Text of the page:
The Student Scoop: Ethics and COVID-19

The Student Scoop: Ethics and COVID-19

Contributed by Josiah Youngblood, KIE Student Assistant

To start the 2020 Fall Semester at CSUB, the Kegley Institute of Ethics (KIE) hosted their first virtual event on September 10th. The world is currently in a discombobulated state due to COVID-19, prompting KIE to hold the Ethics and COVID-19: A Moderated Conversation webinar. This event featured bioethicists and medical professionals: Dr. Keisha Ray, Dr. Christopher Meyers, and Dr. Nimisha Amin.

This Ethics and COVID-19 webinar went in-depth on not only ethics but many other current topics: from the recent developments of Coronavirus Vaccines to contemporary medical and social injustices that have arisen in light of COVID-19. Lastly, the webinar allowed viewers to participate by submitting their questions and receive vital answers from experts to help dismiss misinformation and also promote people’s confidence and security in these times of doubt and uncertainty.

A plethora of topics were discussed over the length of the edifying webinar which can still be watched on the KIE YouTube page. Dr. Meyers urged a core commitment to “try not to harm other folks” and perform the safest actions possible for yourself and others in your community by being aware, socially distancing, and wearing a mask. This point was elaborated by Dr. Amin when she discussed a “quaran-team” in which two or more families stick together that have similar viewpoints and practice social distancing to allow room for yourself to have a psychologically healthy environment. Furthermore, Dr, Amin noted that “we have this virus that does not have a strong predilection for children, and yet our children are the ones who may very well have the longest impacts” in the long term. Dr. Armin illustrated that coming together safely with others is still a very necessary part of life, and is fundamental in child development.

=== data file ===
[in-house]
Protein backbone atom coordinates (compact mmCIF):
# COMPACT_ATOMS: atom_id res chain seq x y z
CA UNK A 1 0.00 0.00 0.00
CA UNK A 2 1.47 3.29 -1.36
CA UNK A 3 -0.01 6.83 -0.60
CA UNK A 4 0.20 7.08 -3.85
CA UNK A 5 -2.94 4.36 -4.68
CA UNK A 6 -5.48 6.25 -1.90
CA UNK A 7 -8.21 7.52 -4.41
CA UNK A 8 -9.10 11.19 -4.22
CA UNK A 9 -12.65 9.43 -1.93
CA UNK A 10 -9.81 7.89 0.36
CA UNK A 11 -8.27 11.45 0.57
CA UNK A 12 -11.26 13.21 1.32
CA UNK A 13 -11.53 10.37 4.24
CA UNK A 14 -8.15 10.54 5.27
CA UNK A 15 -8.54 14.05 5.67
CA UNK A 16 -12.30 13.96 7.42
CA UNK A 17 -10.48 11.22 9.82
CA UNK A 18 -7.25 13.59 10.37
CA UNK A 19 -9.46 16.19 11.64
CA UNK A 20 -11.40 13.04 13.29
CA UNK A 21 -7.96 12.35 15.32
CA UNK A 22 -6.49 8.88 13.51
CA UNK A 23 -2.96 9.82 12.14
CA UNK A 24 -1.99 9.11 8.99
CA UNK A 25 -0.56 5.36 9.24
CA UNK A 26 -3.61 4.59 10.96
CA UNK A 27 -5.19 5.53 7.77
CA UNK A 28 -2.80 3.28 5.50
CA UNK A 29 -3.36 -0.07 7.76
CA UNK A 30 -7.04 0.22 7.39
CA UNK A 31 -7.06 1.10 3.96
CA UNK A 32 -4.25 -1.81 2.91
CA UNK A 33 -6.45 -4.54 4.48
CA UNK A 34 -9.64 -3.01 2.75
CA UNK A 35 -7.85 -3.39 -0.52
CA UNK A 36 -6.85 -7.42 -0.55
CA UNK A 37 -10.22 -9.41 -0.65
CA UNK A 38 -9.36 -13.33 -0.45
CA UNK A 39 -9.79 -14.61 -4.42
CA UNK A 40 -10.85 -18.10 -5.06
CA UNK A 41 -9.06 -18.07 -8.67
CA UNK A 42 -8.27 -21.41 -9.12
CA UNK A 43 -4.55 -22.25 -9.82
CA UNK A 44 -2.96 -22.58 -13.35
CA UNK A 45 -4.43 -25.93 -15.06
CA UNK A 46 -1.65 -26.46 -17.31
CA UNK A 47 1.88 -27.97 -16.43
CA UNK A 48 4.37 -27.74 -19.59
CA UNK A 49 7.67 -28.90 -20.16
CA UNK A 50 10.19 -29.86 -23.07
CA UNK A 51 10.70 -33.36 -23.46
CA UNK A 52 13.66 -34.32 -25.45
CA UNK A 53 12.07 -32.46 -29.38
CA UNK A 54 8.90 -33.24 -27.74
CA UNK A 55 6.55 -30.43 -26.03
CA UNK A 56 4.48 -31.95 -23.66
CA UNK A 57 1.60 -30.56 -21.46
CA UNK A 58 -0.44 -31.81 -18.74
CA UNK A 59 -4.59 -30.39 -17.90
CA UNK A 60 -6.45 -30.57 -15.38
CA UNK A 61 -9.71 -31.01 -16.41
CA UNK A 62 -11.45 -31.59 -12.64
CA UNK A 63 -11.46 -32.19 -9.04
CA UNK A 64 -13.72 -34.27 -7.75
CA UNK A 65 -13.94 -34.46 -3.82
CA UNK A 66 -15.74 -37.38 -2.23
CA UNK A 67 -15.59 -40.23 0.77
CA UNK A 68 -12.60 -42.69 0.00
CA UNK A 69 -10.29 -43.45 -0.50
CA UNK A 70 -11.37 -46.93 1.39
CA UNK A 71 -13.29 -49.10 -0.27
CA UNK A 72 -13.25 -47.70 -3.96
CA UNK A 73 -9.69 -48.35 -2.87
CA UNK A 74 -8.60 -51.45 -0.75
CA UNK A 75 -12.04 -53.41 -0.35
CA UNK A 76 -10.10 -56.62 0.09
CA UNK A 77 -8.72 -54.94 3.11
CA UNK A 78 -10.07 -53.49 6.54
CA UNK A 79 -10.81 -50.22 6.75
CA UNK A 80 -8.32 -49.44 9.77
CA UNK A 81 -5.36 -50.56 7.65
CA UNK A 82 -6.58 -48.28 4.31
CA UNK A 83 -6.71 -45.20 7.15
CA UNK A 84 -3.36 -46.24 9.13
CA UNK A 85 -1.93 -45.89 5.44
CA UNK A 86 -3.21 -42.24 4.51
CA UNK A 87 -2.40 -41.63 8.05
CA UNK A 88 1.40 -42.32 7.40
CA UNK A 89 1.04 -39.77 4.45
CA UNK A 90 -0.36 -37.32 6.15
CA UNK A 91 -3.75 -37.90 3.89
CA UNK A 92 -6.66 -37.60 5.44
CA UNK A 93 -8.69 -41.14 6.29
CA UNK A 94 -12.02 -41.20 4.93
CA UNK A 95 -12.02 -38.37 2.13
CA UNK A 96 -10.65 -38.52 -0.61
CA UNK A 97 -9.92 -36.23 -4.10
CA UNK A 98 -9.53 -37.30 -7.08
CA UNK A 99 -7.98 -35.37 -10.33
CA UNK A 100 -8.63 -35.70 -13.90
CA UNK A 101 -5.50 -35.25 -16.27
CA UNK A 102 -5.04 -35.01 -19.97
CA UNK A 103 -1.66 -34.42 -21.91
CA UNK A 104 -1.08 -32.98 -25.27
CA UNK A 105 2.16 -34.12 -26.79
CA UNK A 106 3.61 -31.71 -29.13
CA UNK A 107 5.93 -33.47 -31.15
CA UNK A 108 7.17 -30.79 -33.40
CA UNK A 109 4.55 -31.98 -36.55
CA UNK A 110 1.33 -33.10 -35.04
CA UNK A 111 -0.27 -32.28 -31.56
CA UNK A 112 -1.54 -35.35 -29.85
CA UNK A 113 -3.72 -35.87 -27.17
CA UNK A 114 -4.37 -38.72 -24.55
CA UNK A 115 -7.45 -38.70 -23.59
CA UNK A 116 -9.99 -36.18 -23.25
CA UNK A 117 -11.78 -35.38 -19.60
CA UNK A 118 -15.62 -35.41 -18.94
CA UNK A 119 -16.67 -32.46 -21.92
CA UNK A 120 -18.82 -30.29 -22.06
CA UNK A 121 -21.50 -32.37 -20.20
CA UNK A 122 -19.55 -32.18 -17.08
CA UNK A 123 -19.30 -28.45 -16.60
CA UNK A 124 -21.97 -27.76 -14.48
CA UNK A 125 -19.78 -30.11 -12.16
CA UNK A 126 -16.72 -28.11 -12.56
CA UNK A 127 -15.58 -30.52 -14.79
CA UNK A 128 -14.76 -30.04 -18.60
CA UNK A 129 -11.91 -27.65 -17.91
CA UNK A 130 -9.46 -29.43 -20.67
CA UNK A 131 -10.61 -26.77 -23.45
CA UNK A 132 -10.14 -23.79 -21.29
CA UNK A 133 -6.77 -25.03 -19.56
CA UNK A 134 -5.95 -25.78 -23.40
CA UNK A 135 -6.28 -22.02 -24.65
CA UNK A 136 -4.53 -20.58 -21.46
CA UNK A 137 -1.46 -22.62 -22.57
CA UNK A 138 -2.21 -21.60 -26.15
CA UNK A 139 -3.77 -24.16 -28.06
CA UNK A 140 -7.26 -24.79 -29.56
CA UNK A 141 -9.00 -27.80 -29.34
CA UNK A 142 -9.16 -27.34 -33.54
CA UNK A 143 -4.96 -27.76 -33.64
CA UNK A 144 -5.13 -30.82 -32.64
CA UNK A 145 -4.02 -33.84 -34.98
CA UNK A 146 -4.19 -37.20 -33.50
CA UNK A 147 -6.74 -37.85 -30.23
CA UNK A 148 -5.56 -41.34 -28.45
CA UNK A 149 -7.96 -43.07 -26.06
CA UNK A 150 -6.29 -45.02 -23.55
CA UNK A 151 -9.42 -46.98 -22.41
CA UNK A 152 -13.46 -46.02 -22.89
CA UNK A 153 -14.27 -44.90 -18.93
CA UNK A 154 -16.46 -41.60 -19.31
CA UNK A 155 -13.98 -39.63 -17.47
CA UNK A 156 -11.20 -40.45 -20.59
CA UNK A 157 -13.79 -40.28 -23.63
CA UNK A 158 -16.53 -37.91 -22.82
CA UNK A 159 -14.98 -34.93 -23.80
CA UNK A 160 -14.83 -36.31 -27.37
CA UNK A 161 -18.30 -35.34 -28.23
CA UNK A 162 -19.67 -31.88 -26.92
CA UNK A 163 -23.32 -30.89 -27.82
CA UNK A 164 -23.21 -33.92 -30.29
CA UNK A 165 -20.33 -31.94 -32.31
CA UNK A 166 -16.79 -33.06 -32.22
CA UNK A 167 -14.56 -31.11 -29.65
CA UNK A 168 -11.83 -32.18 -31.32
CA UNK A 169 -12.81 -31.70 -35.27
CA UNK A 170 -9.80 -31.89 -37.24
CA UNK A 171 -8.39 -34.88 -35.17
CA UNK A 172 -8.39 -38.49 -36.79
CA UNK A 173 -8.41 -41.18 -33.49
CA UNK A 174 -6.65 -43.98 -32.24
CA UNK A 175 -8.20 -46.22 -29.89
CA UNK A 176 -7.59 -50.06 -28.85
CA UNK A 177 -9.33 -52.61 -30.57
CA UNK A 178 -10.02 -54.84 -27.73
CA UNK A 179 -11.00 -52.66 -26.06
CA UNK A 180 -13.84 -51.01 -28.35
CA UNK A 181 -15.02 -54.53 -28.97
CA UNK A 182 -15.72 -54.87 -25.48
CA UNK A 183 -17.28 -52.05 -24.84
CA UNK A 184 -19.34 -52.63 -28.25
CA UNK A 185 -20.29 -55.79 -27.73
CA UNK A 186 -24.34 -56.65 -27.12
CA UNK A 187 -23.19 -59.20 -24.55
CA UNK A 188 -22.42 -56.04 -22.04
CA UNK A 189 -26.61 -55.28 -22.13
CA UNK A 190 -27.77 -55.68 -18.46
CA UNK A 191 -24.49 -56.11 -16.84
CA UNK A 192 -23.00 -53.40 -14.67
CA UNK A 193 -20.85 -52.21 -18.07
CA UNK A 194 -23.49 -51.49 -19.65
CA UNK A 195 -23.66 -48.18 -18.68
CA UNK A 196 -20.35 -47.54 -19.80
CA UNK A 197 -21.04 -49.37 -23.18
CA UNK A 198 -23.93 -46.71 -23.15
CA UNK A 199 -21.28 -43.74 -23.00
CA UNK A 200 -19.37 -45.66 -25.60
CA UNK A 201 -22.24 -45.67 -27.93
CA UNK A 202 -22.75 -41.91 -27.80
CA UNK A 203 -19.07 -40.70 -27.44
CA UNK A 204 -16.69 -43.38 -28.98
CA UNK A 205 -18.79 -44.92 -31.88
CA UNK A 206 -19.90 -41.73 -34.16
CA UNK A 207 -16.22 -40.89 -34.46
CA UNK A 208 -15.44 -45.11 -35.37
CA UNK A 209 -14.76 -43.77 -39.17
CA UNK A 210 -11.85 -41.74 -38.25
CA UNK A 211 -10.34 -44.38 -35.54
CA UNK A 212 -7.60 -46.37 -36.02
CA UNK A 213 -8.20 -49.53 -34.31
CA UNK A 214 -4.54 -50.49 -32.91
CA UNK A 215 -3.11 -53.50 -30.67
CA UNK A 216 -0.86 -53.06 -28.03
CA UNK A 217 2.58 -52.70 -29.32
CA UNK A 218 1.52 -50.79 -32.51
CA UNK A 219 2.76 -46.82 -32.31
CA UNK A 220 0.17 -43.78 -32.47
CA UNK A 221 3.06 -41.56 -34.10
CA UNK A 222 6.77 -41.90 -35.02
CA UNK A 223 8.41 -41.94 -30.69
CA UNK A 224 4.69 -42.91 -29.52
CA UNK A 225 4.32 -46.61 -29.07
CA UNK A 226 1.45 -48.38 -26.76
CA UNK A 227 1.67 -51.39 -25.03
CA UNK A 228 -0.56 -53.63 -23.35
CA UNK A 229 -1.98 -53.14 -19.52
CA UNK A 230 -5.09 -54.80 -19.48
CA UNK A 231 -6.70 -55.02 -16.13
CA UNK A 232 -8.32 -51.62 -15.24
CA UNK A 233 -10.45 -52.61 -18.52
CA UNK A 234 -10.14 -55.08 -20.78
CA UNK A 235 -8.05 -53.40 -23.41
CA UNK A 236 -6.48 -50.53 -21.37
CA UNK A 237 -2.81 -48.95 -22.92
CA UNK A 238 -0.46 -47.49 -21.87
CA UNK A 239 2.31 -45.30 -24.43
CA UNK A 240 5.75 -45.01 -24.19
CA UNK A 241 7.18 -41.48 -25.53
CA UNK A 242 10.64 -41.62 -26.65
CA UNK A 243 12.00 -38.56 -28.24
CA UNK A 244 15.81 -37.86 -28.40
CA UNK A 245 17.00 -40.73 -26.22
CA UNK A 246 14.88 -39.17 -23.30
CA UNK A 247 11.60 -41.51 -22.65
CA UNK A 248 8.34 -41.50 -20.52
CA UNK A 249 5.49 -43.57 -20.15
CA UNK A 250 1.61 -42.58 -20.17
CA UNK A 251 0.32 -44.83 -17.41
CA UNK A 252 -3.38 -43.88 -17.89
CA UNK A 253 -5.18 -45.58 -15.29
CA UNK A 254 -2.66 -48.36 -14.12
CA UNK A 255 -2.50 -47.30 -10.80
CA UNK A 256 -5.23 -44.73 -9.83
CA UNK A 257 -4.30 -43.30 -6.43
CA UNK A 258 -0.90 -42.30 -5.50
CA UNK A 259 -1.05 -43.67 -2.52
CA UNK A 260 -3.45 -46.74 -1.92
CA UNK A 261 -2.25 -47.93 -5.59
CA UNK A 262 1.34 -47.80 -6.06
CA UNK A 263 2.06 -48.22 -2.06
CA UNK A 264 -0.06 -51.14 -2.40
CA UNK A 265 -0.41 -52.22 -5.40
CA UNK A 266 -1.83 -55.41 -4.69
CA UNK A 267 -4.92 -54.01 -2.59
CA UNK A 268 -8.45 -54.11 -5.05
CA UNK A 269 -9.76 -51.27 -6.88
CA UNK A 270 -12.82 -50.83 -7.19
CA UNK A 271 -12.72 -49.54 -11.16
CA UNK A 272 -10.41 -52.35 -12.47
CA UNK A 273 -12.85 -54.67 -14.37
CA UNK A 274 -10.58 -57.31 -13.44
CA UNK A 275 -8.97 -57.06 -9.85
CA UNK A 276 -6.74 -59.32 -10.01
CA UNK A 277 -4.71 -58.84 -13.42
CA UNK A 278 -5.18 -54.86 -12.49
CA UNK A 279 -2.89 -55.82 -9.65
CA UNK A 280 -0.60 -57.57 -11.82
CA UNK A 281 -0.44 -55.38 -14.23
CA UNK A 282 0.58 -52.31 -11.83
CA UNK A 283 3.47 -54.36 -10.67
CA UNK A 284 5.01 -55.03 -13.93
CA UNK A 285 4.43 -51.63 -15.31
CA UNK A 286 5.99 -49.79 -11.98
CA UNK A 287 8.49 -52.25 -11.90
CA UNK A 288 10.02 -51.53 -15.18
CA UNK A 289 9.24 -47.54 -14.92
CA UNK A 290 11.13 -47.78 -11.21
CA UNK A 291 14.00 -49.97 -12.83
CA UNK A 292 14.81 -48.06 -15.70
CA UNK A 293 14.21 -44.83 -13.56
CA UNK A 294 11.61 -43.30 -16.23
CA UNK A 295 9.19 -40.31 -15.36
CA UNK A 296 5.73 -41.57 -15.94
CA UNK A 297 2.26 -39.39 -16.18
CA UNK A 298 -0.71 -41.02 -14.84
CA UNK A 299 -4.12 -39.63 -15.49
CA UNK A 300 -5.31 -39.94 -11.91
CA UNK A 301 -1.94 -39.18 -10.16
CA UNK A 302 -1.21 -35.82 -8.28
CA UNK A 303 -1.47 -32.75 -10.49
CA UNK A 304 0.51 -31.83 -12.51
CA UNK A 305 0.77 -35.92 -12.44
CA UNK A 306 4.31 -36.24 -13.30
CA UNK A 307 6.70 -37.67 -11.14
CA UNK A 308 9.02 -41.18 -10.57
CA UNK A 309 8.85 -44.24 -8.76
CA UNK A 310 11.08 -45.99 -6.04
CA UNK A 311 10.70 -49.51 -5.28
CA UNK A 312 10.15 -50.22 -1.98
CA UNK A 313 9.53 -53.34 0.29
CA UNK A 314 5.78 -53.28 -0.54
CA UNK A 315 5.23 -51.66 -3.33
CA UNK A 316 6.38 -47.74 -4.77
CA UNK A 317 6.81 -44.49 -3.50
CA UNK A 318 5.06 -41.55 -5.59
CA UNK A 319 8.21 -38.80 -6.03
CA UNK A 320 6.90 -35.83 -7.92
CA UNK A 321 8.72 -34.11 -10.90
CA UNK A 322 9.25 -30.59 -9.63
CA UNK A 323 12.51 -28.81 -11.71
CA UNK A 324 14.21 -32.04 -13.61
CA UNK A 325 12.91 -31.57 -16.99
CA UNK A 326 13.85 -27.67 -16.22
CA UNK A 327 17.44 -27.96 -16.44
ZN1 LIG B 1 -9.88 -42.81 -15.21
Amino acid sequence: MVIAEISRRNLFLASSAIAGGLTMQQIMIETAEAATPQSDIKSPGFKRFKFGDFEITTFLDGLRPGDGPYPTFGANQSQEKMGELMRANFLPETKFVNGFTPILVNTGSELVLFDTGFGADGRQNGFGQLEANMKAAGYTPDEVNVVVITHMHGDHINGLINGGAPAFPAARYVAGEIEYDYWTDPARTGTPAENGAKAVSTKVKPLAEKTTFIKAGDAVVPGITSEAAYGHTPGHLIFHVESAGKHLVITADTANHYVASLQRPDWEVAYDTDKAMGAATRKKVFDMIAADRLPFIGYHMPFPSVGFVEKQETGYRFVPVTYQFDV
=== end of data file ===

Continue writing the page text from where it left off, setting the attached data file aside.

Moving to another insight, Dr. Ray shared that “we have to look at the inequities a little bit deeper than just what COVID-19 is doing to our [U.S.A] people of color.” Continuing to express her position, Dr. Ray noted that racial bias and racism have been evident in current statistics that show persons of color are infected at disproportionate rates as well as through the experiences that students and others have relayed directly to Dr. Ray. Touching on inquisitive points, Dr. Ray beckons us to question our own racial biases, reflect on how to be proactive instead of reactive, and call for change within the U.S. healthcare system and the United States of America as a whole.

To conclude, KIE highly recommends everyone to watch (or listen!) to Ethics and COVID-19: A Moderated Conversation on the KIE YouTube page. With a multitude of questions regarding Ethics and COVID-19 still remaining, a great number of answers can be found at the event recording. Keep an eye out for the Kegley Institute of Ethics social media and website to receive more information about local and national ethics.